Reset A A Font size: Print

Court of Appeal, Second District, Division 4, California.

IN RE: ALFREDO S., A Person Coming Under the Juvenile Court Law. The PEOPLE, Plaintiff and Respondent, v. ALFREDO S., Defendant and Appellant.


Decided: December 17, 1984

Abby Edleson Pollitt, Los Angeles, under appointment by the Court of Appeal, for defendant and appellant. John K. Van De Kamp, Atty. Gen., William R. Weisman and Ellen Birnbaum Kehr, Deputy Attys. Gen., for plaintiff and respondent.

Alfredo S., a minor, appeals from an order continuing him as a ward of the court (Welf. & Inst.Code, § 602) following findings that he possessed less than one ounce of marijuana and a concealed dirk or dagger (Health & Saf.Code, § 11357, subd. (b);  Pen.Code, § 12020, subd. (a)).1  He was permitted to remain home on probation and contends that the evidence was insufficient to support the finding that he possessed a concealed dirk or dagger, and that he was denied due process of law because the court failed to make specific factual findings as to the element of concealment and the identity of the weapon as a dirk or dagger.

Viewing the entire record in the light most favorable to the judgment in accordance with the usual rule governing appellate review (In re Dennis B. (1976) 18 Cal.3d 687, 697, 135 Cal.Rptr. 82, 557 P.2d 514), it was established that on February 2, 1984, at 7:30 p.m., Deputy Sheriff Thomas Zuniga was on patrol monitoring gang activity when he noticed a group of gang members, including appellant, standing on a sidewalk in East Los Angeles.   As the patrol vehicle stopped, Deputy Zuniga saw the bottom one-inch of a knife sheath hanging beneath appellant's sweatshirt, then watched as appellant attempted to conceal the sheath from the deputy's view by pulling his sweatshirt down to cover it.   Deputy Zuniga seized the sheath, in which he found a folding hunting knife with a four-inch locking blade.

Appellant testified in his defense that he was wearing his sweatshirt folded up so that the sheath was entirely exposed to view.

At the conclusion of the hearing, the court made the following finding:  “I am going to remove this from the credibility gap.   Court makes the finding as follows:  Due to the nature of the sheath in which a knife was found, the Court makes the specific finding that even if that were worn on a belt with no shirt on whatsoever, that that would be a concealed knife.   The Court thereby finds Count I to be true under that premise.”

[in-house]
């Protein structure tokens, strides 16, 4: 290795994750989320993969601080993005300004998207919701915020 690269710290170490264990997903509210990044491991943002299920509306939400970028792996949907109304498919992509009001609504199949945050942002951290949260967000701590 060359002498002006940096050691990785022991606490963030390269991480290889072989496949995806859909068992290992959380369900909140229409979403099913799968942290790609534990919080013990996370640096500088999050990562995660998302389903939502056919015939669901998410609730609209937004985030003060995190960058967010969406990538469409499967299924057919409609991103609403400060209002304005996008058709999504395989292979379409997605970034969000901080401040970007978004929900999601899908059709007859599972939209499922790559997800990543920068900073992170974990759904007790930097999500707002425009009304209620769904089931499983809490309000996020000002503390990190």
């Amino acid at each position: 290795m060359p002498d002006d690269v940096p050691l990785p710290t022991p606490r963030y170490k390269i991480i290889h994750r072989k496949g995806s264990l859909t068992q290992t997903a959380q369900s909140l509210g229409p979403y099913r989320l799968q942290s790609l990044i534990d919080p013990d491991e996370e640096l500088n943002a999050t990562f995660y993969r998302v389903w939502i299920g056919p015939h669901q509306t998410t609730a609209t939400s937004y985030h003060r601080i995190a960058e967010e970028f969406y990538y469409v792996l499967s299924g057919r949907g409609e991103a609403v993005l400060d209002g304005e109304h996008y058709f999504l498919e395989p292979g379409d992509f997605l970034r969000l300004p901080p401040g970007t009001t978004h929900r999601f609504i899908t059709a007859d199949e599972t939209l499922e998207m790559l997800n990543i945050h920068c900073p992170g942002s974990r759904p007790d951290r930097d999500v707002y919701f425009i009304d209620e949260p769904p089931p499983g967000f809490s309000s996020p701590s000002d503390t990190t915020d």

Appellant's contention that the evidence is insufficient to support the finding that the knife was “concealed” solely because of the nature of the sheath is meritorious.  Penal Code section 12020, subdivision (e) explicitly provides that “[k]nives carried in sheaths which are worn openly suspended from the waist of the wearer are not concealed within the meaning of this section.”   This court has examined the case in which appellant's knife was carried, and there is nothing about it which suggests that it is something other than an ordinary, commercially available knife sheath.2  Carried openly suspended from the waist in an ordinary sheath, the knife was not “concealed” within the meaning of Penal Code section 12020, subdivision (a).3  Under such circumstances, the finding that appellant possessed a “concealed dirk or dagger” must be reversed and the matter remanded for a new disposition hearing as to the finding that appellant possessed less than one ounce of marijuana.  (In re Michael T. (1978) 84 Cal.App.3d 907, 912, 149 Cal.Rptr. 87.)

The order continuing wardship is modified to strike the finding of possession of a concealed dirk or dagger and, as modified, is affirmed.   The matter is remanded for further proceedings as to disposition.


1.   The court's finding that appellant possessed less than one-half ounce of marijuana was based on his admission to that allegation of the petition.   Appellant was found to have possessed a concealed dirk or dagger following an adjudication hearing.

2.   During a colloquy with counsel which occurred during the adjudication hearing, the court commented:  “We have a knife, dirk, dagger, whatever you want to refer to it as that is being housed in something that is other than a purse, that is other than a pocket, but certainly not to the uneducated eye something that is so obvious as a sheath for what I would describe is a hunting knife.”

3.   Inasmuch as the court's finding must be reversed, it is unnecessary to address appellant's remaining contentions concerning the sufficiency of evidence to establish the knife's identity as a dirk or dagger and lack of sufficient factual findings to comport with due process.

 KINGSLEY, Associate Justice.

WOODS, P.J., and ARGUELLES, J., concur.